When vaccination took off and infection started to decline, I gleefully booked a table at a local gaming convention to sign and sell the 6-month-old book to anyone still interested. The Delta variant took off, and I gave up the table without recovering a dime. Soon after, I turned down an in-person interview with a local NHL hall-of-famer because it would have to happen at a packed grand opening for a local business. It was my first opportunity to break into local journalism. No one had an ounce of sympathy when I turned it down. Finally, I declined my first offer to attend GDC as press knowing I might not get another chance.
This is all to explain that, when I heard someone attended GDC where they learned through multiple tests that they were infected before knowingly taking it to a social event, there probably weren’t many people angrier than I was—even if I wasn’t surprised. This situation, which I’m not going to detail specifically, was another classic example of pandemic selfishness, not to mention it explicitly violates reckless endangerment law. It was a failure to understand the severity of the pandemic and another slap in the face to all of us who have spent this time literally tortured for the good of our friends, loved ones, and even total strangers around us. If you think I put pen to paper here to save this person’s reputation, let me assure you I have not.
That said, it’s important that we not wield the weight of our entire pandemic experience as a weapon against one person for a mistake I can all but guarantee you was not the only such indiscretion at GDC. I’d speculate this individual was expecting a more sympathetic and welcoming response to their public apology which likely stems from their failure to recognize the severity of the situation, but there is simply no way it was the only mistake of its kind. This is why many believed it was still too soon for an on-site return to GDC. While Covid infection rates have drastically improved in recent months, they’re nearly identical to March of 2020 when the virus was first declared a national emergency. We’re all grateful for vaccine protection—actually, I suppose I can only speak for about half of America on that—but at a time when we’re only just returning to daily life with cautious optimism, it seems fair to call early 2022’s return premature.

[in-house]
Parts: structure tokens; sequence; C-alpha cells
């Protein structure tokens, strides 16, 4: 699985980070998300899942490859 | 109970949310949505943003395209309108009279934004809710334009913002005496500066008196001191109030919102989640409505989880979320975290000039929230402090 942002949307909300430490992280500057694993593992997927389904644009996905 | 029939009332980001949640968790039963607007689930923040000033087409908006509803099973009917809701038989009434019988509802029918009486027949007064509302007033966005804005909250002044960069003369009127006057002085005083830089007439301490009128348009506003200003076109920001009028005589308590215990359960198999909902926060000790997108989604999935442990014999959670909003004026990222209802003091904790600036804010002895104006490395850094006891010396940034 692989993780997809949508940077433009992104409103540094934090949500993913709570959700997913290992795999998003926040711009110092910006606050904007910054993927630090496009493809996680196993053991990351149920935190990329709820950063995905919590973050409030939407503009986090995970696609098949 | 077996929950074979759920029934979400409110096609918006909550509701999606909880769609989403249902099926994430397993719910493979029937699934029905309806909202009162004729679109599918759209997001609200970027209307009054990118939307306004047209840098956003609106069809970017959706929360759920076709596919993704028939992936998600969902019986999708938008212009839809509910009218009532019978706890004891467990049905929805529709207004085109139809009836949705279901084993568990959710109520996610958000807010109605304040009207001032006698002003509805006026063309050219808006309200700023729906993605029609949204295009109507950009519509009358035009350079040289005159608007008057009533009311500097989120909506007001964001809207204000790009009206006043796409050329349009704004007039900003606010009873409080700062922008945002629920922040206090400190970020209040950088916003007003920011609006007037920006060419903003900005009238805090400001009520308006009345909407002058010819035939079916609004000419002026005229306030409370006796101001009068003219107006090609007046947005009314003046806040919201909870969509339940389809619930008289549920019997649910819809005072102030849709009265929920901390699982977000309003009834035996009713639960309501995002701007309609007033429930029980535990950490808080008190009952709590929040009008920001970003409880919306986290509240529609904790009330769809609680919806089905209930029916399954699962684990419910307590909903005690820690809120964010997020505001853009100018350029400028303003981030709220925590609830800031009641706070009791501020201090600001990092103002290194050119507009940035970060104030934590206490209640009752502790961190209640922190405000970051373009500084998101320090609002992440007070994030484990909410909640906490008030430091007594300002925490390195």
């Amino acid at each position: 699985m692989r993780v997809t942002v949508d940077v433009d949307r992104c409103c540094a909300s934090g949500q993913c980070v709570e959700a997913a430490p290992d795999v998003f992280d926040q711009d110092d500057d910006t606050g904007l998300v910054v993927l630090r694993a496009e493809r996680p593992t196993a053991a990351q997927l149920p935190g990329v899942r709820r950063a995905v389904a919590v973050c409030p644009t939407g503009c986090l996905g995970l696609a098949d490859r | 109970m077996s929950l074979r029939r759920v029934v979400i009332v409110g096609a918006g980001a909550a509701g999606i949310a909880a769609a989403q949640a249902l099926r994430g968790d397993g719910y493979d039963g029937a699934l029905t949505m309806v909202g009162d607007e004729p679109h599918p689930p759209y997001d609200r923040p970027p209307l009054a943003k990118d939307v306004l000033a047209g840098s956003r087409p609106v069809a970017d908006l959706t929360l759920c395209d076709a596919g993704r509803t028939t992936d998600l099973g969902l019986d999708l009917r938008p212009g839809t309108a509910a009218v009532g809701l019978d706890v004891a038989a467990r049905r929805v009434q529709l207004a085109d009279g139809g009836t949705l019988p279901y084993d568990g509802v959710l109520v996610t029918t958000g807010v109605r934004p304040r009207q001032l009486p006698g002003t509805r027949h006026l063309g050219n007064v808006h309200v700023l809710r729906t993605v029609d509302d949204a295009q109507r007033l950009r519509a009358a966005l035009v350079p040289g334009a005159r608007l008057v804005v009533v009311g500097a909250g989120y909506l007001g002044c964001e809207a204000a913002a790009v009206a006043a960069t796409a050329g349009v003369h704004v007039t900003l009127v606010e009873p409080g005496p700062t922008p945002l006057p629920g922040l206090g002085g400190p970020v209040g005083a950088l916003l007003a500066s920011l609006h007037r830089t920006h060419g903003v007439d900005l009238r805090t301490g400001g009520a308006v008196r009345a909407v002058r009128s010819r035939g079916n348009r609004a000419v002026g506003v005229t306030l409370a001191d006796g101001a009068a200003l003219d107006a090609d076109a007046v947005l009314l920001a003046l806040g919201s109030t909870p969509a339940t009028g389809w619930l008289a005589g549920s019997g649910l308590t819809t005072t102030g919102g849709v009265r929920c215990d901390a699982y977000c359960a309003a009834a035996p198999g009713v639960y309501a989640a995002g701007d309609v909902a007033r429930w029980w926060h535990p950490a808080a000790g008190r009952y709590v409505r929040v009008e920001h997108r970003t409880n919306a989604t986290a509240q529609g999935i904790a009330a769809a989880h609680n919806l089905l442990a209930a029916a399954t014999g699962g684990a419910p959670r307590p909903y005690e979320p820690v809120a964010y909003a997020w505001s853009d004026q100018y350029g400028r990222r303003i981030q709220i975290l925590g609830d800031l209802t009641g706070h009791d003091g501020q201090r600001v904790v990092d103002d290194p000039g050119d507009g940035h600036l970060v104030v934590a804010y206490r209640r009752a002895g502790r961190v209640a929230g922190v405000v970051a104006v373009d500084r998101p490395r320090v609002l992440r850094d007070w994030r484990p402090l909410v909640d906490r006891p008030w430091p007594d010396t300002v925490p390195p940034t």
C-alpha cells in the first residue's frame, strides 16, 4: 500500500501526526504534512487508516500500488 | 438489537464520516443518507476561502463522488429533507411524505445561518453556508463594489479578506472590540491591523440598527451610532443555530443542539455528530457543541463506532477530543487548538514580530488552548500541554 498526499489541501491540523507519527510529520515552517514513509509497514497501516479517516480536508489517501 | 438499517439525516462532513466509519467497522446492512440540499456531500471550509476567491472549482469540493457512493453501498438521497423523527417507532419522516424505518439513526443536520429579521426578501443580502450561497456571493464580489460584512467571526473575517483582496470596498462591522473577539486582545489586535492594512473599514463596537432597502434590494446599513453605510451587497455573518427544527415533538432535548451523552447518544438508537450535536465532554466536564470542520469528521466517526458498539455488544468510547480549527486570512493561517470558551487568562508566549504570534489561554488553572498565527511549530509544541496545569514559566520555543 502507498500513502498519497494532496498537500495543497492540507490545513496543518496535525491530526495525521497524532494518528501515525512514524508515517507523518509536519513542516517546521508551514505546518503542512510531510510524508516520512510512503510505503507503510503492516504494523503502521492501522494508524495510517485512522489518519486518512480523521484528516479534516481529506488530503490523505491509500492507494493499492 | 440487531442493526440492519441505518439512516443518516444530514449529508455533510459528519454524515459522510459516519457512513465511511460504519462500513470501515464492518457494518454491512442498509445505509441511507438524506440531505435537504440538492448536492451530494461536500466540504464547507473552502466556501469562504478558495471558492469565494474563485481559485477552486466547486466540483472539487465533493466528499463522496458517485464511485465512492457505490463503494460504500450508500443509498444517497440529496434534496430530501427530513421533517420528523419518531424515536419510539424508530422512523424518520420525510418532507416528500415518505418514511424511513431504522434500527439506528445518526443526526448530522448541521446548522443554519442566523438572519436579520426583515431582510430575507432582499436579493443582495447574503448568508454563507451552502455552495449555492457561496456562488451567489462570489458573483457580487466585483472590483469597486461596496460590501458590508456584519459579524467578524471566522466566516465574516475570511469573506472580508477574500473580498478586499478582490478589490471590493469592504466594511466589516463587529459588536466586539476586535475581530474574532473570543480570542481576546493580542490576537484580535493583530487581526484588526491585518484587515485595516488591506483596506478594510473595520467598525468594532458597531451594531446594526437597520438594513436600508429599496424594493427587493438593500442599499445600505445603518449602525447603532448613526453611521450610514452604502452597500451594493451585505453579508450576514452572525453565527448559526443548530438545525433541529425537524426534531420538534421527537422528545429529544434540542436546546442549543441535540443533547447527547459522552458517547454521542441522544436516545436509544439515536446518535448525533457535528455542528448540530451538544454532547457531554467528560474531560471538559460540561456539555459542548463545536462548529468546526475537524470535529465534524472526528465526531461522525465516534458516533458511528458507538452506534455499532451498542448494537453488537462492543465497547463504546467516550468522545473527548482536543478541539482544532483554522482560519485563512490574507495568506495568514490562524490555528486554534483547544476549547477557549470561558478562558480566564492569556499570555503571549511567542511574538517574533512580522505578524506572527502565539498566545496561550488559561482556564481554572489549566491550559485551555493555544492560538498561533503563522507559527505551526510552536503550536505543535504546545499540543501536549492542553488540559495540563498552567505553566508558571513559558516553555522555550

More importantly, we need to recognize that we’re doing harm without good by dogpiling one attendee for damage done at GDC. There was never going to be a best-case scenario where thousands of participants knew their infection status at all times and acted accordingly. Welcome to the public school dilemma, by the way. If you’re angry about what happened at GDC, you’re angry about GDC.
It’s never your responsibility to make someone sorry or force them to internalize something. Further, dogpiling won’t achieve that, and it’s a form of online harassment that has repeatedly led to loss of life. For the good of your own soul, don’t participate in something you can’t undo.
Unfortunately, the world is exhausted, and more of the givers are starting to take. No one is a monster for trying to return to normal life if they do it responsibly, but that normal life is still going to be fraught with careless behavior. We need to focus on safety for ourselves and those we’re responsible for, raise more questions about who decided this year’s risk was acceptable, and ask ourselves how it went.